Published on June 28, 2013
In today’s hyper competitive business environment, it is no longer sufficient to compete on price and quality alone. Just as InfoSec workers can be thought of as being in a war with those that would use unauthorized or fraudulent access to data and systems to enrich themselves or their employers, the larger organization is in a similar conflict with its competitors for market share and revenues. The winners in virtually any business you can think of are also delivering new, innovative services, primarily through opportunities provided by technology.
The business imperative when it comes to the deployment of new services is time-to-market. Get there first if you can, and if you can’t don’t let a competitor have the time to establish a dominant market position for a new service. Information security issues are surely considered, but they are neither allowed to affect the release schedule nor are they taken seriously enough in the design and development of the service in question.
Let me give you a great example. In the last couple of years, financial institutions have noticed that most of their customers had smartphones. That meant, at a low level, that they had simultaneously a digital imaging platform and mobile access to the institution’s other eBanking services. It didn’t take a great intellectual leap for the banks to realize that meant they could offer mobile remote deposits by allowing their customers to transmit digital images of a paper check. And with that, a whole new service category, full service Mobile Banking, was born.
The security problem arises when the mobile banking deposits don’t get written to the production database in real time. This makes possible a scam that has come to be known as “Double Cashing”, where a customer deposits a check with his smart phone and then cashes the same paper check at a bank or check cashing establishment. Before the records are reconciled, the customer can withdraw the mobile deposit from an ATM. When these mobile deposit services were originally proposed, it seems certain that the Information Security team and probably the Database architects pointed out this potential for fraudulent transactions, but once the banks started rolling out this new service, nobody felt like they could wait to solve the underlying security issues within the infrastructure.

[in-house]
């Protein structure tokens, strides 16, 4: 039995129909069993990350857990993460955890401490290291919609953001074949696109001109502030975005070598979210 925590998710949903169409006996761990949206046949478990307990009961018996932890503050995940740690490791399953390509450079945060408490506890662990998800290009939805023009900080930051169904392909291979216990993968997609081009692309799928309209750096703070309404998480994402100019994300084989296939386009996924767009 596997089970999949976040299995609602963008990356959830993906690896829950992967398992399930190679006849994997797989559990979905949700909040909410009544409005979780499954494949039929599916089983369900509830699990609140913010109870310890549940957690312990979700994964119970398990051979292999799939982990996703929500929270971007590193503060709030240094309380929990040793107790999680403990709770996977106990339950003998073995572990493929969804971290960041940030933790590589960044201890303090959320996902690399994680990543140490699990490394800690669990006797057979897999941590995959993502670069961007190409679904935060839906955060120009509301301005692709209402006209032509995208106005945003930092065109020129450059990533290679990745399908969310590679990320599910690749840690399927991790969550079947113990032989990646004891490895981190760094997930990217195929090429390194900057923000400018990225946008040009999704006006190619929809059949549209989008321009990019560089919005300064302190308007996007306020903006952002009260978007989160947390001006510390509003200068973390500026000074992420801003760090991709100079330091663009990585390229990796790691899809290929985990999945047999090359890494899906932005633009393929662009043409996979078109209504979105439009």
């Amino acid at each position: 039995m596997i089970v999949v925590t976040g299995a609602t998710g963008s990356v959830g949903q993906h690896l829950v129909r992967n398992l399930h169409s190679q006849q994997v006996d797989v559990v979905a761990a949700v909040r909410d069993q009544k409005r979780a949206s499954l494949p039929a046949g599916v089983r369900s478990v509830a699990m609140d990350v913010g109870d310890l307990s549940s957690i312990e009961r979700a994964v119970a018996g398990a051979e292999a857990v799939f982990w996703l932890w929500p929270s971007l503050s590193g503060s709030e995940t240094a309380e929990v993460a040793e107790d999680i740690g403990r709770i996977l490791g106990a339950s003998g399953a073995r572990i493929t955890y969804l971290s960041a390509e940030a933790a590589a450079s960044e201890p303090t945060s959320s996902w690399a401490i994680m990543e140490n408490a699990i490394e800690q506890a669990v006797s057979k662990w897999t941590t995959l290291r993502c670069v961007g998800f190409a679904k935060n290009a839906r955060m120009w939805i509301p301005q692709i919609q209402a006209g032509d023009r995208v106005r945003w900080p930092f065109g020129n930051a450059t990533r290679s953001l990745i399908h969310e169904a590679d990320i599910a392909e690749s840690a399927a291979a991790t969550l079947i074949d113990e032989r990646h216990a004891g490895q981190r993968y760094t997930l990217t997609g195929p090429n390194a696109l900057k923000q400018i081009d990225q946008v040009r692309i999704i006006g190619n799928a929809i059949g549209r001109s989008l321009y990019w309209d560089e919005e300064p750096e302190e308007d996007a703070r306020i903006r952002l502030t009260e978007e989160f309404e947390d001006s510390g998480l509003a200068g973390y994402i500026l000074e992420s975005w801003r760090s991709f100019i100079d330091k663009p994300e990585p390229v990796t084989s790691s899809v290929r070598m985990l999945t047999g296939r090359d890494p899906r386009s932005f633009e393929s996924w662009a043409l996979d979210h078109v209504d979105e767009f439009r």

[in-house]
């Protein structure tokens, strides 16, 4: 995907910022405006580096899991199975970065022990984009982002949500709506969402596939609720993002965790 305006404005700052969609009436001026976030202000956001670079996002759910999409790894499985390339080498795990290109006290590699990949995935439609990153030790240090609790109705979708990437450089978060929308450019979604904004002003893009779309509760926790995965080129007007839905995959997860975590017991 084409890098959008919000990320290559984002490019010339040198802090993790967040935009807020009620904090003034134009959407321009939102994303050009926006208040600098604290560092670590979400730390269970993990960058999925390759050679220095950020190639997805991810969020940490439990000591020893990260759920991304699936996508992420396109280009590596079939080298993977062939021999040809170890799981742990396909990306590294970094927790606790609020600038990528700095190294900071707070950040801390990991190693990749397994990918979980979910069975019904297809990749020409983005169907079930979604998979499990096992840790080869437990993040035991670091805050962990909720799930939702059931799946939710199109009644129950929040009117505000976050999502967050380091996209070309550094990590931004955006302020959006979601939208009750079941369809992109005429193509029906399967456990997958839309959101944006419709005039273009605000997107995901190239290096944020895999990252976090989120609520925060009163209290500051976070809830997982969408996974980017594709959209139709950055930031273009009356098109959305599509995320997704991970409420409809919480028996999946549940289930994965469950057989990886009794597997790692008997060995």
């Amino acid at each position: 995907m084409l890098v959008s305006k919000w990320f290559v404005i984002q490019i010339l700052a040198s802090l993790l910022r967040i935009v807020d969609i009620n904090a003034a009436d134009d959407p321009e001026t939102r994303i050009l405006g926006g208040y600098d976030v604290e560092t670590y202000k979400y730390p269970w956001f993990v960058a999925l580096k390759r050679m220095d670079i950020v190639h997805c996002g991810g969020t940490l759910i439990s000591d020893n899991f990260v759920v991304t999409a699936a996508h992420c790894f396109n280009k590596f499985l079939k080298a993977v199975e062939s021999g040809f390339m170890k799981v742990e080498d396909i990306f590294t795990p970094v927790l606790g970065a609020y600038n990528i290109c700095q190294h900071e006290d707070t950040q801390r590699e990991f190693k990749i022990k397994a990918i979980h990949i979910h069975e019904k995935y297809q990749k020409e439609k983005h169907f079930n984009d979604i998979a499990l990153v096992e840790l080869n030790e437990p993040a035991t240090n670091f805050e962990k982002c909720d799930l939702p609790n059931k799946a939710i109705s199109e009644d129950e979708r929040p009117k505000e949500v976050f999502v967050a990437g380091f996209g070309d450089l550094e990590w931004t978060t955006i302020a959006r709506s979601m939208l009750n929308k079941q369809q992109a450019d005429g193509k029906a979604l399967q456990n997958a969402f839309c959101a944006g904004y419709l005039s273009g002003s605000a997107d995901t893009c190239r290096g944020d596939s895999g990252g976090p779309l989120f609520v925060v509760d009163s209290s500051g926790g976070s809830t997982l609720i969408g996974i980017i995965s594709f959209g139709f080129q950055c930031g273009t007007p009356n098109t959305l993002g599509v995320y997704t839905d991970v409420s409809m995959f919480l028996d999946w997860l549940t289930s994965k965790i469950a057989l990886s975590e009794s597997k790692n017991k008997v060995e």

It will take a little time, but the IT teams at these institutions will address the time lag that makes this scam possible. But the challenge, of course, is that this same thing is going to keep happening as the competition for customers and revenues drives organizations to push the edge of the technology envelope. But there’s another answer – instead of constantly struggling to adapt the business-side infrastructure to close exploitable gaps, a faster, cheaper and simpler solution is to simply add a security intelligence layer to the enterprise network infrastructure. “Double Cashing” is just another example of the IT security team having all the information they need to detect suspicious and fraudulent network users and transactions, but are unable to make effective use of it because there is no common analysis platform. That’s what Securonix is.
The Securonix platform can utilize data connectors to both the mobile banking web applications and the ATM activity logs. So even if the business applications don’t have all the most current customer data in real time, a robust, comprehensive security analytics solution can still detect the fraudulent activity as it happens. In the big picture, the security weakness is in the ability to detect suspicious activities where and when they occur. That takes data, and it takes intelligence. It takes Securonix.